Each oil product works with an individual’s personal body chemistry to create a unique scent. Amber oil, the oil found in all four of the brand’s blends — Ambre, Invoke, Solace and Unmasque — is also known for its aphrodisiac properties. In today’s society, the popularity of “extreme” beauty practices such as Botox and rhinoplasty not only run risk of infection, but also can send individuals to the emergency room. Experts believe everyday beauty products with toxic chemicals can also have long-lasting negative impacts on the body that could later deteriorate one’s health. The average woman is said to apply about 515 different synthetic chemicals on her body every single day, according to research by Bionsen, a natural deodorant company. “I feel like people want a quick fix, but (cosmetic surgery) just looks so unnatural.
It takes away that beauty I mentioned, and it’s almost like a Muppet. Seeing someone’s facial expressions, their natural eye color, their crows feet, I love these!” Ashley-Crockett said, pointing to her eyes and smiling. “They can get that on a holistic level if they just knew how and had some patience.” Judging by the sales of Ambre Blends products, which are all packaged in biodegradable or recyclable packaging, the demand of natural and organic products is on the rise. Ashley-Crockett says the company is growing at 35 percent annually.
About 50 percent of business is through the company’s online sales, and the other half comes from in-store purchases. The blends have gained so much popularity, they have been previously mentioned in Allure magazine. Last year, the company purchased its first building in Indianapolis, equipped with its own disco ball. When it comes to developing a business plan, Ambre Blends still doesn’t have one after 14 years in operation. “I’ve always had it in my mind that our plan was for the business to figure it out and for it to happen organically. It’s so funny, people ask me if I’m a chemist and I tell them I’ve failed geometry and never took a chemistry class,” said the mom of two. “I was already doing something, and it took off and shaped a life of its own. Not getting a loan, not writing a business plan, growing grassroots and only taking on another thing when you’re busting out at the seams of the last thing, that is the way we did it. We have never had to borrow a dollar.”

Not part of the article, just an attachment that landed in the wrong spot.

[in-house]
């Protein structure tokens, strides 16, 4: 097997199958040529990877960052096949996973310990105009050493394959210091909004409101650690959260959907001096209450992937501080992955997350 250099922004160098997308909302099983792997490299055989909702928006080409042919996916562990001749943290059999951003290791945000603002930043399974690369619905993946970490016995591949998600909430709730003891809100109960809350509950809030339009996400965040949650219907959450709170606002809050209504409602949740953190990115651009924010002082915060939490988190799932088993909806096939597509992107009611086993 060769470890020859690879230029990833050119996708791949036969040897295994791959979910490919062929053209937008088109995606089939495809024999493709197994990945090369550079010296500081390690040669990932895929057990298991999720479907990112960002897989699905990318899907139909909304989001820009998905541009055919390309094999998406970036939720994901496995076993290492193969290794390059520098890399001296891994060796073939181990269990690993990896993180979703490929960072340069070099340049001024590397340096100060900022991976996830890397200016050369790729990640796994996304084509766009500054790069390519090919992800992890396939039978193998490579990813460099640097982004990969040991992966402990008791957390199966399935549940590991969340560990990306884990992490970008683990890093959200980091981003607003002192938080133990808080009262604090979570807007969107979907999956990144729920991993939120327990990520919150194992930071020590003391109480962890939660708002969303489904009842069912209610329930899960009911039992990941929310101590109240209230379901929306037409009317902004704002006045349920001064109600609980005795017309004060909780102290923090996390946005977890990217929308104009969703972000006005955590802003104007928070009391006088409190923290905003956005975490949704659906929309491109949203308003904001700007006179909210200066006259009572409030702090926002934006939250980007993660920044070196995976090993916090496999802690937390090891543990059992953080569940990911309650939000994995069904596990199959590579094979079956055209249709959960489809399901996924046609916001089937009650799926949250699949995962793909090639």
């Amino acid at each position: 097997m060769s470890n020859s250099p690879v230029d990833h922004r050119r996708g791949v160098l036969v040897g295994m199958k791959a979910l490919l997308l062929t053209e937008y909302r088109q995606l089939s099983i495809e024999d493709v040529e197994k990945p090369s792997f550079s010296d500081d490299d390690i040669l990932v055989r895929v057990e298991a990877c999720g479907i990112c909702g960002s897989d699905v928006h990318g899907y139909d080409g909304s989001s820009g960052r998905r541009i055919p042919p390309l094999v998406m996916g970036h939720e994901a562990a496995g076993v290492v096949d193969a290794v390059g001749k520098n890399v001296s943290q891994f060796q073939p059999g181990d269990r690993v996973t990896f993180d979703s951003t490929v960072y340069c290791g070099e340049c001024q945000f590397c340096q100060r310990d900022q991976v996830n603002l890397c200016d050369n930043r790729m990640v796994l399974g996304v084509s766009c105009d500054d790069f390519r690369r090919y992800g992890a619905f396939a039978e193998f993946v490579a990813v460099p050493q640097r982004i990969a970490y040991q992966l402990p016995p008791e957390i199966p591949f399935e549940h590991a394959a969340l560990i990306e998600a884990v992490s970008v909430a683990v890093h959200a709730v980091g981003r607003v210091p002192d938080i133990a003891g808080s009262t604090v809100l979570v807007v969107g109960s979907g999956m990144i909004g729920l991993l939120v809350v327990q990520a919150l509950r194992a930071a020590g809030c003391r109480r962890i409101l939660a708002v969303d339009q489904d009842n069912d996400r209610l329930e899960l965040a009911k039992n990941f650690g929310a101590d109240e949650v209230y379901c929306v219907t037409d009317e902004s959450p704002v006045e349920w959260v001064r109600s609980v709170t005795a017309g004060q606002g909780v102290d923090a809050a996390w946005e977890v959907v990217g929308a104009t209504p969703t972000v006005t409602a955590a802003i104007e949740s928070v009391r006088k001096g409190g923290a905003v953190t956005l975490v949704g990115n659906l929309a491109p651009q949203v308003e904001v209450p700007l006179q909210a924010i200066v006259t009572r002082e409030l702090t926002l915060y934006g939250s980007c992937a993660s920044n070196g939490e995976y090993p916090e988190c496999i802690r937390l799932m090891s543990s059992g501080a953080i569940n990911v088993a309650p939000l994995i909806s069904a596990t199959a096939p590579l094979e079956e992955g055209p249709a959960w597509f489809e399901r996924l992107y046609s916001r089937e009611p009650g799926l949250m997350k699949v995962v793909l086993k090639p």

For those looking to venture into the beauty industry, Ashley-Crockett says there is room for everyone, but it all links back to integrity. “Believe in what you’re doing. It has to be something you’re passionate about, because if you’re just in it for the money, it won’t work,” she said. “The reason we’ve done so well is because of the love and the integrity that goes into it.”